DETROIT — That didn’t take long.
The first day the Cubs installed former Cubs killer Daniel Murphy at the top of their lineup, they broke out of a hitting slump so deep that the 8-2 victory against the Tigers included more than a week’s worth of runs.
Well, the past week anyway. The Cubs scored five runs total in the five games since they left Wrigley Field last week for a six-game trip.
And they even scored two of those runs without the benefit of a home run, with Murphy providing one of the two run-scoring singles during a three-run fifth.
By the time he lined a second single to right in the ninth, a few Cubs fans behind the first-base dugout began chanting, “Murphy! Murphy!”
Three pitches later, Murphy scored on Javy Baez’s three-run homer (which was followed by Anthony Rizzo’s second homer in as many nights).
Now all the new guy has to do is win over the Wrigley faithful who have spent much of the last three seasons dreading the mere sight of him and lustily booing, especially after his 9-for-17, four-homer performance in the 2015 National League Championship Series helped the Mets eliminate the Cubs in a sweep.
“They were more muffled after the [championship] experiences in 2016,” said Murphy, who was acquired Tuesday in a trade from the Nationals. “But it was interesting coming in, in 2016 during the regular season. They weren’t super-muffled then.
“I’m excited to put on the blue uniform.”
If it’s anything like 2008, when the Cubs acquired ex-Cardinal Jim Edmonds for a playoff run, Murphy won’t have much trouble winning over the home crowd.
Especially with more multi-hit games — and victories — like Wednesday’s. And especially if he keeps up a career trend that includes a lifetime .413 batting average at Wrigley Field.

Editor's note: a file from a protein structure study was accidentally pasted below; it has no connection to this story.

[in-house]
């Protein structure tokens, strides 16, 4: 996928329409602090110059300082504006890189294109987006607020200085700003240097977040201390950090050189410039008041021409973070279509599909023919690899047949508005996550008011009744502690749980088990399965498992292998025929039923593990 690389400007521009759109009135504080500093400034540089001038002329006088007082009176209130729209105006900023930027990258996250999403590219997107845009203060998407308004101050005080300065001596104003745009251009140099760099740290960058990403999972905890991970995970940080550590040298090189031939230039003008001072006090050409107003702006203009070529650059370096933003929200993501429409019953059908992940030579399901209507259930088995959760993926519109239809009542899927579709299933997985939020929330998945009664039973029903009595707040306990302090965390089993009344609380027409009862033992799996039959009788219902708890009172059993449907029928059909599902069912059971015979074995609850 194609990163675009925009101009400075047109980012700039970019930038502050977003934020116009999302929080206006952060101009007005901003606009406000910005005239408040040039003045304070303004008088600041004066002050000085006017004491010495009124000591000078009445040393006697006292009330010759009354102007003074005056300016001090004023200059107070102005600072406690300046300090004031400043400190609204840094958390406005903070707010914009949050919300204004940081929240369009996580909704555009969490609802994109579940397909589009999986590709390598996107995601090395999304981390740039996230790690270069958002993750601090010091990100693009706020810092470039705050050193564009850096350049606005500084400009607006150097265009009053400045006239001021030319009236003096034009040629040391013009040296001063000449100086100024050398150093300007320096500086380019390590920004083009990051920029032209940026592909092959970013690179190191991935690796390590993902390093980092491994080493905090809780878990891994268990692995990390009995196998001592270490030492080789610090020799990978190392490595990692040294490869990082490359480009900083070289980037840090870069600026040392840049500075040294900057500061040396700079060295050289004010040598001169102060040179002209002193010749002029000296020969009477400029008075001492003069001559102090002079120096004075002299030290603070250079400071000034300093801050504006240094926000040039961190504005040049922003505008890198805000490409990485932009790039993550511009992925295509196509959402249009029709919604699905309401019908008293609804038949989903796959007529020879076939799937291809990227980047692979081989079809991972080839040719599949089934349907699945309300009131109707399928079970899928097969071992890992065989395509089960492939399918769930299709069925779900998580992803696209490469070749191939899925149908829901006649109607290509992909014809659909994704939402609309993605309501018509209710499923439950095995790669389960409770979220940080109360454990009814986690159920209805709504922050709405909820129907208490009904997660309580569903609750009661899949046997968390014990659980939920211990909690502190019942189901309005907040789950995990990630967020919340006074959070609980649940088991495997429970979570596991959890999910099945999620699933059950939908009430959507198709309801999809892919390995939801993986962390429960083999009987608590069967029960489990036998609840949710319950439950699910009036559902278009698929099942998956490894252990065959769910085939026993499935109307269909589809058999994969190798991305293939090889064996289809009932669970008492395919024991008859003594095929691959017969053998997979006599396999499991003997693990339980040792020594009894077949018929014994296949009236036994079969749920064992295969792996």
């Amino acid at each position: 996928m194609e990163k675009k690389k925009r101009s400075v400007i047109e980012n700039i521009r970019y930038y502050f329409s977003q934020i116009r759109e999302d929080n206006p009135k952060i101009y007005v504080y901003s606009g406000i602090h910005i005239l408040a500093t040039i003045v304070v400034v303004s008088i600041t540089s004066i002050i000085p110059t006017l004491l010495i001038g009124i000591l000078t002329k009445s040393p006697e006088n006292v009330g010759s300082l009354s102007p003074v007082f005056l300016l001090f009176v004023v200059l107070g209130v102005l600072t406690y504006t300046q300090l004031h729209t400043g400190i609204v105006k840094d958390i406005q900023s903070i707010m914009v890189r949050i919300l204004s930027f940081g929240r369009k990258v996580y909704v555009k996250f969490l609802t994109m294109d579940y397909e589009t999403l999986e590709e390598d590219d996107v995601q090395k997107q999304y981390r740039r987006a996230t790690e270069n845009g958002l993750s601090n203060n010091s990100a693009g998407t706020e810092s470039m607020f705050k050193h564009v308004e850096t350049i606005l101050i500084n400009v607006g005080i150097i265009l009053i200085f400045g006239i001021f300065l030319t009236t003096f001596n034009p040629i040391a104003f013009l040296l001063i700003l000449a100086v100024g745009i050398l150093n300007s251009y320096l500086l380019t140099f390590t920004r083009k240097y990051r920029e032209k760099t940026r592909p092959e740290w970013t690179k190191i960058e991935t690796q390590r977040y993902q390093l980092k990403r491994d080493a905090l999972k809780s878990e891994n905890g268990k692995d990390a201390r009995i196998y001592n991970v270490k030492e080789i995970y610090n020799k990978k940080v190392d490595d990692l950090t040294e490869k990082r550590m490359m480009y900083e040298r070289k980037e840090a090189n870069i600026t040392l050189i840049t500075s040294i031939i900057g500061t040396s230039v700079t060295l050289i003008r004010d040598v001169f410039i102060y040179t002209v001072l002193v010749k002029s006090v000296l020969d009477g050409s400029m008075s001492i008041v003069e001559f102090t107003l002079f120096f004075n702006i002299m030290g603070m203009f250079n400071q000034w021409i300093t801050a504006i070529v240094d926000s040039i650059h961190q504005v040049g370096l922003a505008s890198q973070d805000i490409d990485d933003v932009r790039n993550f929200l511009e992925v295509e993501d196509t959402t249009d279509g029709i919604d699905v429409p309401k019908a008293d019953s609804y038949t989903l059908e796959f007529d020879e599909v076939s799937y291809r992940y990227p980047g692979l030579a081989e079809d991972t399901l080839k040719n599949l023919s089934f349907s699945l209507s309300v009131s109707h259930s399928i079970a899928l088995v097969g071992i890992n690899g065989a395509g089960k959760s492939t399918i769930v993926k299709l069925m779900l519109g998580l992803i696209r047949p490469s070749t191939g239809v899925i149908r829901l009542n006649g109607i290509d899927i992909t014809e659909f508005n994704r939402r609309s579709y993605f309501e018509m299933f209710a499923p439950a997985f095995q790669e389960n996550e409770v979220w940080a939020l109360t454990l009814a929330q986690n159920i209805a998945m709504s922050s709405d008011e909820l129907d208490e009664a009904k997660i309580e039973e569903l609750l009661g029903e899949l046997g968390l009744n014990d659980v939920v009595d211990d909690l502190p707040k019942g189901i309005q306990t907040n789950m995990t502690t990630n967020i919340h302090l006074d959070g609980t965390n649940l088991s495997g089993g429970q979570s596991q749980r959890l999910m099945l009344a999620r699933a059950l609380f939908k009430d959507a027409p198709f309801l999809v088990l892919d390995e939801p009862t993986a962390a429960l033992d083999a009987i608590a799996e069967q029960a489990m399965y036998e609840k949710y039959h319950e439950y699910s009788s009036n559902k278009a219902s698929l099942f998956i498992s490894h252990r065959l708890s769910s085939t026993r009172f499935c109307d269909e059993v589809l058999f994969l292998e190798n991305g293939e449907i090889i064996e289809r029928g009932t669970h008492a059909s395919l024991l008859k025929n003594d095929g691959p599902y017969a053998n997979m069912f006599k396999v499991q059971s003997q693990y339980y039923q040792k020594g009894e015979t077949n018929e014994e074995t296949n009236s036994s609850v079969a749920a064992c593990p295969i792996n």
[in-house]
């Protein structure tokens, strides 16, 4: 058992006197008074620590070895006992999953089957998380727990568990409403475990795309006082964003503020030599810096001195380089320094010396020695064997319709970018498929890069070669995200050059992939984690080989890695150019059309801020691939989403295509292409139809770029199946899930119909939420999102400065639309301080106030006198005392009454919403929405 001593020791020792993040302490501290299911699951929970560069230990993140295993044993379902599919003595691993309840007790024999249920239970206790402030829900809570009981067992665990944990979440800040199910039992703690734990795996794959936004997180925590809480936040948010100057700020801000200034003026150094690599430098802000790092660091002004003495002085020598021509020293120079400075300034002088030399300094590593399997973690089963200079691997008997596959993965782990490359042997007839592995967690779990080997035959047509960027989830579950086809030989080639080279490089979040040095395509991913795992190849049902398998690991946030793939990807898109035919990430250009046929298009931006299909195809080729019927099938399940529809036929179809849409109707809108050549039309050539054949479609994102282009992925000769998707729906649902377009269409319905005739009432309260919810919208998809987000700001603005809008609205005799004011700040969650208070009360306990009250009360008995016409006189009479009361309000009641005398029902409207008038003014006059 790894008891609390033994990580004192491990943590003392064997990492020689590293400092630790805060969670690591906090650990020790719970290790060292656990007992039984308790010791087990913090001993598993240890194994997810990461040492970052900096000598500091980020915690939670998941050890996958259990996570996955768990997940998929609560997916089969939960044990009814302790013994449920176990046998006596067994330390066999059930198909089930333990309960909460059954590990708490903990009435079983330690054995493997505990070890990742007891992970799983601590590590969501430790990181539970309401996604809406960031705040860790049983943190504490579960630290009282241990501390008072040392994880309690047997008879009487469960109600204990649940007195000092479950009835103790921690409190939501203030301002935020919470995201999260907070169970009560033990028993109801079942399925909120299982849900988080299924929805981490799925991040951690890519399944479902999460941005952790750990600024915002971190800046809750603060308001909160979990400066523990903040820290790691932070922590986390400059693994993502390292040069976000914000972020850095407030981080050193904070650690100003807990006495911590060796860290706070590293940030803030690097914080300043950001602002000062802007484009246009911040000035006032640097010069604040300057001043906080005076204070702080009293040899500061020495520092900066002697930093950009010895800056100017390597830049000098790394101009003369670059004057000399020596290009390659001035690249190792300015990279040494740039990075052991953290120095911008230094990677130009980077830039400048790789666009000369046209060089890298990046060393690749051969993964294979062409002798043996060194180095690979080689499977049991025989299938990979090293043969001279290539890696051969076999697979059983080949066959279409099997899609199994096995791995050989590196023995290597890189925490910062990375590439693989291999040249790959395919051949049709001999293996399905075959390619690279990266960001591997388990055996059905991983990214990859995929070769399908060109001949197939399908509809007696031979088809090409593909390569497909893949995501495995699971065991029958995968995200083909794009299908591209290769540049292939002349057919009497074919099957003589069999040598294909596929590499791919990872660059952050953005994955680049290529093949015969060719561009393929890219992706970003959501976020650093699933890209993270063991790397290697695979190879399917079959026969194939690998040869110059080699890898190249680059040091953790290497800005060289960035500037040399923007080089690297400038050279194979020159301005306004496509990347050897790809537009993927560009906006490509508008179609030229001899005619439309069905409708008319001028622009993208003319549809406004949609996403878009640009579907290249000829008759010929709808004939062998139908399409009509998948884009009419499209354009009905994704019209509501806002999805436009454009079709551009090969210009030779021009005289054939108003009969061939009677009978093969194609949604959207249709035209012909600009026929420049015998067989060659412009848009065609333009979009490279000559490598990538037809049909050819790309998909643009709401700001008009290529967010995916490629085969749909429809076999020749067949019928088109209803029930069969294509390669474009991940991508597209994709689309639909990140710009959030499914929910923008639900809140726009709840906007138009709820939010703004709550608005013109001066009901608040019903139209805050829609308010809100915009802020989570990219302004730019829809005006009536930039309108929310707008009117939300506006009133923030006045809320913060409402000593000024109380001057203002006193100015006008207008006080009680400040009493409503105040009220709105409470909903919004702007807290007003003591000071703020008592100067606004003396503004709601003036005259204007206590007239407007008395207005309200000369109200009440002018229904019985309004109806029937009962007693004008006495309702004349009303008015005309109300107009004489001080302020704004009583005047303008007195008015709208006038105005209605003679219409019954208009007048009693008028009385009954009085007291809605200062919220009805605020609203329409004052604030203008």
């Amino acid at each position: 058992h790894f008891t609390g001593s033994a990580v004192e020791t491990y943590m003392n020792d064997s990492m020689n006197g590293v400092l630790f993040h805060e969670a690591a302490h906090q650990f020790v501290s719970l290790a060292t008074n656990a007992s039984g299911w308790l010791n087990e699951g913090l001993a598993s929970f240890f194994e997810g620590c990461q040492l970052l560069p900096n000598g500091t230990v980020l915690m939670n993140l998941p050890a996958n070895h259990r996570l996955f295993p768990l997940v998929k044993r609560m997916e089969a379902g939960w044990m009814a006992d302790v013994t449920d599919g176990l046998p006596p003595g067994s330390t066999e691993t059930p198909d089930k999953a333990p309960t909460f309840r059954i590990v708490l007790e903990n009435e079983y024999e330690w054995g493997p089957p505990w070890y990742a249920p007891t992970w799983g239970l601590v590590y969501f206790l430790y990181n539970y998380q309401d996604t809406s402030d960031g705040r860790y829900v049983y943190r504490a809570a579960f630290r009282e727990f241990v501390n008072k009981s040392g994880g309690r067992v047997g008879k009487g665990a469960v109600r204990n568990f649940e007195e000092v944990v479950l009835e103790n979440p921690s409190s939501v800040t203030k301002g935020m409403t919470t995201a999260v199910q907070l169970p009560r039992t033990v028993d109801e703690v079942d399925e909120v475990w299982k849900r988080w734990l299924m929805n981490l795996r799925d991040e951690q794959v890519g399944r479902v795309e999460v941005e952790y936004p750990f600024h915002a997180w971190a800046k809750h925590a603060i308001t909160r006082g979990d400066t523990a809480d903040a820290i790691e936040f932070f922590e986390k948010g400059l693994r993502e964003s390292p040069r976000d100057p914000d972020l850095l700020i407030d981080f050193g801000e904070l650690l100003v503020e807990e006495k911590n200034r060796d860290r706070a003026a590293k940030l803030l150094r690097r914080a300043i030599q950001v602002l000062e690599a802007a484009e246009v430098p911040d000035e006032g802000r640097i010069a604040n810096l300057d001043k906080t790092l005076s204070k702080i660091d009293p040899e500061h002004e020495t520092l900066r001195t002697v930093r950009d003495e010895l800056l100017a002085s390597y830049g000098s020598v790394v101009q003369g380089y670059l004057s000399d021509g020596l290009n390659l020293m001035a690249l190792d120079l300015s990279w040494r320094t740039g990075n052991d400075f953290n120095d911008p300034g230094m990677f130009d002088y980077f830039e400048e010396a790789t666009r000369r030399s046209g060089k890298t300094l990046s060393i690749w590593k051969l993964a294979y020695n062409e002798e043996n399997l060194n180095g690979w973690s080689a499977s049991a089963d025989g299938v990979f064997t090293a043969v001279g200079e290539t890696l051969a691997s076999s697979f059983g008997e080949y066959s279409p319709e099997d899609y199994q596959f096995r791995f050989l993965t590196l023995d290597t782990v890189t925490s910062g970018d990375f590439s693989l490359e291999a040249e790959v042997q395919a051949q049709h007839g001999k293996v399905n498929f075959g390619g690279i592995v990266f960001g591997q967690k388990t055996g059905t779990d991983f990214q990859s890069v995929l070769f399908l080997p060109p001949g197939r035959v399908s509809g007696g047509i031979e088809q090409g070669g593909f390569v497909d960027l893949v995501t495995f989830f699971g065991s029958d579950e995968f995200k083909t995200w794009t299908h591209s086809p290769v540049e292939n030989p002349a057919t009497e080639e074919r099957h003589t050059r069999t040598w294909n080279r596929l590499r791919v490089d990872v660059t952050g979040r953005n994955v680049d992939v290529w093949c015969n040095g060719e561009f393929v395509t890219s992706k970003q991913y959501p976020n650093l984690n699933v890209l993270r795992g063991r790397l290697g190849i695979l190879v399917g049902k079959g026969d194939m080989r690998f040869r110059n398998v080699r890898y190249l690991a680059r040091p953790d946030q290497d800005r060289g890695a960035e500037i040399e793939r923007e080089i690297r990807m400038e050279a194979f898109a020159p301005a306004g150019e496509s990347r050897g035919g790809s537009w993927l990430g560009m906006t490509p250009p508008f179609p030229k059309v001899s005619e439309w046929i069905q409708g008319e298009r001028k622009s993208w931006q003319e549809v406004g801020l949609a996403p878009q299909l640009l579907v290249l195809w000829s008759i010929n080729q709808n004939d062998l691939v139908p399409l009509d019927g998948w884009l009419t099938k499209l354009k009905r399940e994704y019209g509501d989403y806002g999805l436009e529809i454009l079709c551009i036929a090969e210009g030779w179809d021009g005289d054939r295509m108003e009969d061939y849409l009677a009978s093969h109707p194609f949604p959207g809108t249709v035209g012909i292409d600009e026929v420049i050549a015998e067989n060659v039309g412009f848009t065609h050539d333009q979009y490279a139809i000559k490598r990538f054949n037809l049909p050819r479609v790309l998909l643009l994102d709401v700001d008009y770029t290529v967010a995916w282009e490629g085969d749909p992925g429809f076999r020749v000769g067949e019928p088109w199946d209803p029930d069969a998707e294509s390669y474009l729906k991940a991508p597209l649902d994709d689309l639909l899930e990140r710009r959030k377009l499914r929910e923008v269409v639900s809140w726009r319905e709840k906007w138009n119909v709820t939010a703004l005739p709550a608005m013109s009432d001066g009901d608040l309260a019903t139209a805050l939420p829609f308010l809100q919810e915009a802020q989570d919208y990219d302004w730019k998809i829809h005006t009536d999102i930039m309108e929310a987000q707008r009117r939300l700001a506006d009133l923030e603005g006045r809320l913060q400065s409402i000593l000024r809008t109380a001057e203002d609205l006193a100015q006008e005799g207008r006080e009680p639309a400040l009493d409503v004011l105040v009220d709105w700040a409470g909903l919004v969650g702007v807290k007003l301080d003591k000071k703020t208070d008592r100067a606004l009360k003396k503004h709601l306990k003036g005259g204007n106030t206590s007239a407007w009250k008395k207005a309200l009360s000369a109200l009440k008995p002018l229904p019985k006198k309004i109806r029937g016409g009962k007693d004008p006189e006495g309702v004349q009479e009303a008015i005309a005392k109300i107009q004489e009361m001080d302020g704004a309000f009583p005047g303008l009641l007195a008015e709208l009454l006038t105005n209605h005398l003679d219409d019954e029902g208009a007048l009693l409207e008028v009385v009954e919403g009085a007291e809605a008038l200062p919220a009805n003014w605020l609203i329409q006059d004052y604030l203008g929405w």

“I thought Murph did a great job at the top of the order,” manager Joe Maddon said of the ninth player he has used in the leadoff spot this year. “He had some really good at-bats all night long. Definitely set a great example for the rest of the group.”
That included a seven-pitch at-bat to open the game that resulted in a deep, opposite-field fly to left.
“Kind of just missed that one,” said Murphy, whose RBI single was slapped off the end of the bat through the shortstop hole against the Tigers’ moderate right-side shift.
“It was nice to get off on the right foot,” he said.
Murphy will probably stay at or near the top and start as often as Maddon can get him in the lineup down the stretch, even when shortstop Addison Russell and third baseman Kris Bryant return from injuries and crowd the infield rotation.
“He’s going to really lengthen our lineup whatever spot he’s in,” said starter Jon Lester (14-5), who gutted out another good start into the sixth.
Said Murphy: “I’m just going to come in here and try to compete like my hair’s on fire, which is what I’ve seen from afar that this ballclub has done since I’ve competed against it.”
“I love the guy,” said rookie David Bote, whose two-run homer in the fifth snapped a five-game streak with exactly one solo homer of scoring per game. “He’s a baseball rat, just like us. . . . I’m so excited he’s with us.”